Republican Brian Kemp’s campaign declared victory Wednesday in the Georgia governor’s race, though Democrat Stacey Abrams insists that enough ballots remain to leave open the possibility of a runoff in a race that Kemp oversees as secretary of state.
The Associated Press has not called the contest.
Ryan Mahoney, a top Kemp campaign adviser, told reporters in a conference call that the numbers show Abrams can’t win and a runoff won’t happen — but stopped short of declaring victory until pressed by an Associated Press reporter. Only then did Mahoney say Kemp is certain of victory and preparing to take office in January.
“We are declaring victory,” Mahoney said. Another campaign official, Austin Chambers, added: “The message here is pretty simple: This election is over, and the results are clear.”
Kemp was not on the call but is expected to speak publicly on Thursday, the same day that a federal judge in Atlanta holds the first hearing on an Election Day lawsuit that seeks to have Kemp barred from having any further role in managing the election.
The Abrams campaign responded late Wednesday that Kemp’s state office had not shared with the public or with the Abrams’ campaign the detailed data behind his claims, instead asking Georgians to take him at his word.
“The sitting secretary of state has declared himself” the winner, said Abrams’ campaign manager Lauren Groh-Wargo. “We don’t accept or reject what he said. He needs to show proof.”
The stand-off leaves open the possibility of litigation as Abrams’ campaign has spent the day pushing for the continued counting of absentee, mail-in and provisional ballots and renewing its concerns that Kemp remains the chief elections officer supervising his own election, a race already marked by disputes over the voting process.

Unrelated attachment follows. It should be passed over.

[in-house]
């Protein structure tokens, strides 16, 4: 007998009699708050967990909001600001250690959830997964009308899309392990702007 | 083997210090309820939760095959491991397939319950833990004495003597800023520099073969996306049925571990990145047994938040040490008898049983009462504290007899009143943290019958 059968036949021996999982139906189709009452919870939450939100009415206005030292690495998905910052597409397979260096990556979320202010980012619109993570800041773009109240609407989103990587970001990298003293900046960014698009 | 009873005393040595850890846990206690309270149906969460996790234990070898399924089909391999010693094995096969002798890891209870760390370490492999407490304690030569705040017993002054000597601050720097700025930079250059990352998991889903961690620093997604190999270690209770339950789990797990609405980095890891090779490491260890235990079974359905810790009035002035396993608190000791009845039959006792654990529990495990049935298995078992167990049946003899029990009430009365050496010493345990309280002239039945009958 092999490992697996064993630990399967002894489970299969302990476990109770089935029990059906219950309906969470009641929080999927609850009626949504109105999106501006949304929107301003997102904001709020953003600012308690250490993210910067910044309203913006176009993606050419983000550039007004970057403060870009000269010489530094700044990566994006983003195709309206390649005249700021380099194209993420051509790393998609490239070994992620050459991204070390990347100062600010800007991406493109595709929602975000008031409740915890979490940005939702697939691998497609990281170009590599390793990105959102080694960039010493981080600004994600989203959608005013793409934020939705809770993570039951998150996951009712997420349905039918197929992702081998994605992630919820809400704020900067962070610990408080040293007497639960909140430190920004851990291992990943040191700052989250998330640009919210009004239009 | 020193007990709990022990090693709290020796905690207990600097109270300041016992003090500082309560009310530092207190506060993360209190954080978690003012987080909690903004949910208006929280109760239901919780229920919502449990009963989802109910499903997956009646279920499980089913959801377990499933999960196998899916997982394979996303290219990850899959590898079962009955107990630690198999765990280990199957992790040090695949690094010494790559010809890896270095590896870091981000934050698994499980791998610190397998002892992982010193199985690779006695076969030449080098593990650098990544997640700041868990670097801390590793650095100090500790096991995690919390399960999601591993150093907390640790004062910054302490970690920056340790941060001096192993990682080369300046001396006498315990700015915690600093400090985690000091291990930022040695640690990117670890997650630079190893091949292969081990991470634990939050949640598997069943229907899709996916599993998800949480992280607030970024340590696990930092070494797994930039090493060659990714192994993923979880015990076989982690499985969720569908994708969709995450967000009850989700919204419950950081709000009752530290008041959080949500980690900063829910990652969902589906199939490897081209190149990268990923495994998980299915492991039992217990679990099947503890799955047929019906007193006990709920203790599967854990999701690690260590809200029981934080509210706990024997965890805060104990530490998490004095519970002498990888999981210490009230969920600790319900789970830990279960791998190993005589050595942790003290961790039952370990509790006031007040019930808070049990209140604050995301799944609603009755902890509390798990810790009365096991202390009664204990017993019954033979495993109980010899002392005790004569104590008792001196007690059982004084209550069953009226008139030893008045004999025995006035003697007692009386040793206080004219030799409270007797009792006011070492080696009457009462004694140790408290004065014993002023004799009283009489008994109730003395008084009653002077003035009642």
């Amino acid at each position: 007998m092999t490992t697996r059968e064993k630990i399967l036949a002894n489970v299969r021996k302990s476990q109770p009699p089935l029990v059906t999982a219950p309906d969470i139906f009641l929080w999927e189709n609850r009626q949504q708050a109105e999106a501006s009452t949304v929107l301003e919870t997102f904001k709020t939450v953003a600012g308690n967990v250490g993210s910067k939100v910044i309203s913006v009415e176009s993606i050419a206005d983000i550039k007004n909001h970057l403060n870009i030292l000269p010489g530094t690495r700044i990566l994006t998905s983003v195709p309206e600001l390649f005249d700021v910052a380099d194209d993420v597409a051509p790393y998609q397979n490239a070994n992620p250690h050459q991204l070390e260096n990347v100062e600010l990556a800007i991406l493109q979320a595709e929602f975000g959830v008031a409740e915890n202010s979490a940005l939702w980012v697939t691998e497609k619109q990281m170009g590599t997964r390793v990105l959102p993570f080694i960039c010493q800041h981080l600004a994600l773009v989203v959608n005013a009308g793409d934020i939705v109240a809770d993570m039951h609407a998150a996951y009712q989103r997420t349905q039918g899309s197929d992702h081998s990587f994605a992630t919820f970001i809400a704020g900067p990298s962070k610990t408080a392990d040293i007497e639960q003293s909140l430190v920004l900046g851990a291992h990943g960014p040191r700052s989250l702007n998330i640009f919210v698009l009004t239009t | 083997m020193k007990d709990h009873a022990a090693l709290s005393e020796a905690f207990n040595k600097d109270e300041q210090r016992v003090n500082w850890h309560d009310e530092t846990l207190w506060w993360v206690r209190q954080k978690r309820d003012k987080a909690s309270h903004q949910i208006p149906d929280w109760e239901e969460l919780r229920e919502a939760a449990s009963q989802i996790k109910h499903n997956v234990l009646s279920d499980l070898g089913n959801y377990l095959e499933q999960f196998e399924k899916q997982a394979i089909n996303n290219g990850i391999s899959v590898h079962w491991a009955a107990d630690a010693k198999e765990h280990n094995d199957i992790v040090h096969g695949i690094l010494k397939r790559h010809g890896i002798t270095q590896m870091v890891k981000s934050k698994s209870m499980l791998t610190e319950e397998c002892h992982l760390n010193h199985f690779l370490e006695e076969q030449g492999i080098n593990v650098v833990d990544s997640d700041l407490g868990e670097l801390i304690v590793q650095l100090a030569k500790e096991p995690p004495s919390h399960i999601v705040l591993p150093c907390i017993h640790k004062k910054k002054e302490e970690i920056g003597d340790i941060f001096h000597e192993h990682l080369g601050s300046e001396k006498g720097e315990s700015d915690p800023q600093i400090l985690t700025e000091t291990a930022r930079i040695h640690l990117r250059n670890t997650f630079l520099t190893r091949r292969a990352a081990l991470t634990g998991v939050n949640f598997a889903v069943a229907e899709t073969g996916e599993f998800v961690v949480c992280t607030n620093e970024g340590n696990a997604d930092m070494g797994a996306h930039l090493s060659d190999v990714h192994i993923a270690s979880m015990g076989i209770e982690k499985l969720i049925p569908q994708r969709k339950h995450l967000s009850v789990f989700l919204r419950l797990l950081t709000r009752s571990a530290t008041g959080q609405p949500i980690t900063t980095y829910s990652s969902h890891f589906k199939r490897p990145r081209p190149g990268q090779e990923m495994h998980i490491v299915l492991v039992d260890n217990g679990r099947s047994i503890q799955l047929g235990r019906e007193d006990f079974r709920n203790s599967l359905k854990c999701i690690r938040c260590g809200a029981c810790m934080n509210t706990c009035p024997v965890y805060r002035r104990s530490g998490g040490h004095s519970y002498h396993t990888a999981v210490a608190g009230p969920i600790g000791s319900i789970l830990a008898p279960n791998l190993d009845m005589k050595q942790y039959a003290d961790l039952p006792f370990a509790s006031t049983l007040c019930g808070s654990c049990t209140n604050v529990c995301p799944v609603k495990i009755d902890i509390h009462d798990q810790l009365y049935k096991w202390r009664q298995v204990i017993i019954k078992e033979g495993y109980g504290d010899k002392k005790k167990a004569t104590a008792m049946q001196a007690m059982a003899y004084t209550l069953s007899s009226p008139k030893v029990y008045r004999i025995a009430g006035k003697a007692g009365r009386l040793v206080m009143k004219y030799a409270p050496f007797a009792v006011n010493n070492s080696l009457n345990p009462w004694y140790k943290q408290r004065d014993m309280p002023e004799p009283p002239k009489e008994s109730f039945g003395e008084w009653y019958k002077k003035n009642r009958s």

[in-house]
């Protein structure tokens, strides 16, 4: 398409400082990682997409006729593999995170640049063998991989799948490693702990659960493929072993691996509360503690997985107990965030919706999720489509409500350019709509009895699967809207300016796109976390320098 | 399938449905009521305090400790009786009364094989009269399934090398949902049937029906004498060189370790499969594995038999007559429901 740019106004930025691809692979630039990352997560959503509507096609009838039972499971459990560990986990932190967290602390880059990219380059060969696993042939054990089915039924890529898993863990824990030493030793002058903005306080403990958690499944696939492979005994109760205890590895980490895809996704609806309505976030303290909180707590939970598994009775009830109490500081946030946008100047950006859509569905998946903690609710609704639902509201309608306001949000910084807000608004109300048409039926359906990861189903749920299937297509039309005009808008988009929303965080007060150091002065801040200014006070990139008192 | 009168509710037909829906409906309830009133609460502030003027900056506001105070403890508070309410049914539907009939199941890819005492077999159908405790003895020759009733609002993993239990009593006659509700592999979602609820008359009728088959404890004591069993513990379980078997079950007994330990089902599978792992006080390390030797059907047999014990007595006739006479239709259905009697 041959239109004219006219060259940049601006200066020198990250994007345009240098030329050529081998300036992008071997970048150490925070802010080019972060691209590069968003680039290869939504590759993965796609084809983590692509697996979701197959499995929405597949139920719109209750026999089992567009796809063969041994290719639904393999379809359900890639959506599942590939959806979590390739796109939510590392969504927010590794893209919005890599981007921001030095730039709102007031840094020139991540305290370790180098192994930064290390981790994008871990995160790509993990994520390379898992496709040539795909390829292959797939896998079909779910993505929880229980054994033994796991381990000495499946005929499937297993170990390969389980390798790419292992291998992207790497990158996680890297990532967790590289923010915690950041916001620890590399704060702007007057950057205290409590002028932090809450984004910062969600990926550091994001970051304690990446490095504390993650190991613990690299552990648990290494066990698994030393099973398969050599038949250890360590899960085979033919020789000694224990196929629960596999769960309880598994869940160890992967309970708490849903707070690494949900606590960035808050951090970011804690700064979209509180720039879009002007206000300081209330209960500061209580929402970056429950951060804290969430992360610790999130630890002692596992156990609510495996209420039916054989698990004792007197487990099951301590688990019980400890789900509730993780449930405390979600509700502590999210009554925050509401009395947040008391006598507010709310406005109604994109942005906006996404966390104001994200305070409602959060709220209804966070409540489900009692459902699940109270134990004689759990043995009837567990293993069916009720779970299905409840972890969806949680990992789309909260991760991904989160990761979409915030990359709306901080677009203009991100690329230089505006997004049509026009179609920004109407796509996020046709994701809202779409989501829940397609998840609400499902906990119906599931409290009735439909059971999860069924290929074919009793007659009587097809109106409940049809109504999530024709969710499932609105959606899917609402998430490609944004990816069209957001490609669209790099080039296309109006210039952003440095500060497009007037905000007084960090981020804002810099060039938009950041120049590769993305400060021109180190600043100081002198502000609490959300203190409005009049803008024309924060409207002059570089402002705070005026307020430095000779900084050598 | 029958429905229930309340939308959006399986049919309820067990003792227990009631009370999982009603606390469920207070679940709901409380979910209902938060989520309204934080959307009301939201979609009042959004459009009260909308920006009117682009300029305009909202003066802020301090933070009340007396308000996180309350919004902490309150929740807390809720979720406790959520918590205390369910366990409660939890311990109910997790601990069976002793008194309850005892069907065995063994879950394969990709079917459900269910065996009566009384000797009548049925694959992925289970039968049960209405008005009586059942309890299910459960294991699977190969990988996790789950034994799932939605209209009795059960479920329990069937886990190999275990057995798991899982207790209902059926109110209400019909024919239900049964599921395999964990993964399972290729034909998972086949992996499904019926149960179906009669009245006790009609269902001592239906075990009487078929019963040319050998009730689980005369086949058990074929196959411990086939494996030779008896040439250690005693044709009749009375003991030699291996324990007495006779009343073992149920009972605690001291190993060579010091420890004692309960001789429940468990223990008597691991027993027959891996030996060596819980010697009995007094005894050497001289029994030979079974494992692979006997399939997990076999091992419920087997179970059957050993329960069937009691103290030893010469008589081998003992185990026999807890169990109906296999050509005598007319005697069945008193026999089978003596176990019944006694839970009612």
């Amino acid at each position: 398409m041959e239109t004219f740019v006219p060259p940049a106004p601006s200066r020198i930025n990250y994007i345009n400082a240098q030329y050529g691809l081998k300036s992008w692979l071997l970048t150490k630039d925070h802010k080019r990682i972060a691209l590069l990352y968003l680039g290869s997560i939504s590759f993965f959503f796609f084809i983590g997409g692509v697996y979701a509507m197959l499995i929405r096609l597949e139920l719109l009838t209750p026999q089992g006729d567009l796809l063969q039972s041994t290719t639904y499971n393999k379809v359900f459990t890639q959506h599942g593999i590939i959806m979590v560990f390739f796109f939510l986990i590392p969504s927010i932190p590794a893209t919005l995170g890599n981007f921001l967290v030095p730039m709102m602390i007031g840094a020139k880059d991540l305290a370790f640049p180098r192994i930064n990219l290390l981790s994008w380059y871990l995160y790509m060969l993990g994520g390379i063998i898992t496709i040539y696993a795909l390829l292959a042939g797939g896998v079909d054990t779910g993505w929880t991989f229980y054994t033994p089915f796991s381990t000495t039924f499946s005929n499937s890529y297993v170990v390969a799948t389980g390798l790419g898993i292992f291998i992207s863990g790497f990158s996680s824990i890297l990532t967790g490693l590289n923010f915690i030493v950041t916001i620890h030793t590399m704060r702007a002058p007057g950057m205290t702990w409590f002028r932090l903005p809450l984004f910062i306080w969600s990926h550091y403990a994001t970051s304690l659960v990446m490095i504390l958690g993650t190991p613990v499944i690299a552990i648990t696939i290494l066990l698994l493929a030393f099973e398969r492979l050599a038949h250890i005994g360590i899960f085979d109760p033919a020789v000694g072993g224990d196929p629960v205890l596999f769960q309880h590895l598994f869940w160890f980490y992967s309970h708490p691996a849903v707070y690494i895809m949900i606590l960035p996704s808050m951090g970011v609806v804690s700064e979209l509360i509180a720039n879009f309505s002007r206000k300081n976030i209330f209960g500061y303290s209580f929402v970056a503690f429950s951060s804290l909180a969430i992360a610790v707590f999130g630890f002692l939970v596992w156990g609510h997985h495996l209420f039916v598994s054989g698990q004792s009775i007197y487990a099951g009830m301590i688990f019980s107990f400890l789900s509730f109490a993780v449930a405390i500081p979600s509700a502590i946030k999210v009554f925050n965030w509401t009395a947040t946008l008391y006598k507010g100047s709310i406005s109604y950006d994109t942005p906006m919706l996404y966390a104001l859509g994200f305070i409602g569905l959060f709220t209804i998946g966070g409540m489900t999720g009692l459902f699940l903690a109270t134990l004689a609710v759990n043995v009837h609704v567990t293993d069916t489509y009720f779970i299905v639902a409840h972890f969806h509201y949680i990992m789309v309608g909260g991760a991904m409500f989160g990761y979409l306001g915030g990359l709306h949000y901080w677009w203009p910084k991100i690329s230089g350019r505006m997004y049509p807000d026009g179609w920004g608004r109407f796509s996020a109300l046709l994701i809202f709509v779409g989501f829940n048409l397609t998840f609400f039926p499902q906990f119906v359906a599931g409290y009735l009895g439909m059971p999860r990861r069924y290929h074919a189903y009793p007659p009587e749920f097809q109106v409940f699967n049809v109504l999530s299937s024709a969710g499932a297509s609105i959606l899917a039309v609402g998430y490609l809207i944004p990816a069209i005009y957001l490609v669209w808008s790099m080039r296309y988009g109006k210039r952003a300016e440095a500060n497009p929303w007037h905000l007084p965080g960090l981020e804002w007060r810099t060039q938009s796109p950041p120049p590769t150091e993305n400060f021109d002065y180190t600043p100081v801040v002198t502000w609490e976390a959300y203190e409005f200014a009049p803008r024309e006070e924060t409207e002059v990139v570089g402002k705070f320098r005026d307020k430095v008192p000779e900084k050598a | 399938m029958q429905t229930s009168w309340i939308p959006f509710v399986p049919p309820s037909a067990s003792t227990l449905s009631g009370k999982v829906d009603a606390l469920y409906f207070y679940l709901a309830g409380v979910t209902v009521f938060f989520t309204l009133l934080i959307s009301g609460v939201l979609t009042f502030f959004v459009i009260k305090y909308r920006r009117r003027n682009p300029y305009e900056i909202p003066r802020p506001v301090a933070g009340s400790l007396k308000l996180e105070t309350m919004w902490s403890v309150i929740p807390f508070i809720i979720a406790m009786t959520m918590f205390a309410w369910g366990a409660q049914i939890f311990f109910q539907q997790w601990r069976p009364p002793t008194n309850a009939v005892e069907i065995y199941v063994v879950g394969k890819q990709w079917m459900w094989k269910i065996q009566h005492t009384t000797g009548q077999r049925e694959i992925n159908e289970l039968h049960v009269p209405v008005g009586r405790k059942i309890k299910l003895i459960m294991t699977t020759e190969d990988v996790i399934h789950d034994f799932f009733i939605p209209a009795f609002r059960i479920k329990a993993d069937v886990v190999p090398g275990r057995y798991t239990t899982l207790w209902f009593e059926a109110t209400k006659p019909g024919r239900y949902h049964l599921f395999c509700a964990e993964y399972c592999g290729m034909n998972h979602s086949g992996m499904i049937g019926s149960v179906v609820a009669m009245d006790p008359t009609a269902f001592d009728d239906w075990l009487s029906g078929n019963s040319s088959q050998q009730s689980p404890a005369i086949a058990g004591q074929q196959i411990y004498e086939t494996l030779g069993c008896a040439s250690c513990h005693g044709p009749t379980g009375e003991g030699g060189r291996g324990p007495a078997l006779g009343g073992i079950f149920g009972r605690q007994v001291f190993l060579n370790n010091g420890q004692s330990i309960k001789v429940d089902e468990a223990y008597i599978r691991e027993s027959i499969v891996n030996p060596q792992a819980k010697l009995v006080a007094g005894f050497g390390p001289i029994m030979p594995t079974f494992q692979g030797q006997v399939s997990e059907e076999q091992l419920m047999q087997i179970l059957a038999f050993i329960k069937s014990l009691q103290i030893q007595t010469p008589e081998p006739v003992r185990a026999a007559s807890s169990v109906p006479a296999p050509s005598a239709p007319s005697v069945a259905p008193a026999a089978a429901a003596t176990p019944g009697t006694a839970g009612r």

With reported votes exceeding 3.9 million — almost 95 percent of Georgia’s 2016 presidential turnout — Kemp has just more than 50 percent.
Before the Kemp campaign declared victory Wednesday, Groh-Wargo estimated that about 15,000 votes separate Kemp from a runoff. She says at least that many outstanding absentee and mail-in ballots remained to be counted.
Kemp’s spokeswoman in the secretary of state’s office, Candice Broce, said that by Wednesday afternoon the number of uncounted absentee and mail-in ballots was less than 2,000 — with her boss still above the 50 percent threshold.
Broce said about 22,000 provisional ballots have yet to be processed, according to a canvass of county officials across the state. Mahoney asserted that those numbers make it impossible for Abrams to pick up enough votes to deny Kemp an outright victory.
In 2016, with a slightly larger electorate, there were 16,739 provisional ballots. Of those, 7,592 were counted. State and campaign officials said they expected a much higher proportion to be counted this year.
Kemp’s office has not released a county-by-county breakdown of provisional ballots, but Abrams’ campaign said they believe they are concentrated in metro Atlanta counties where Abrams won a large share of the vote. Broce said Kemp’s office is working on releasing more detailed information.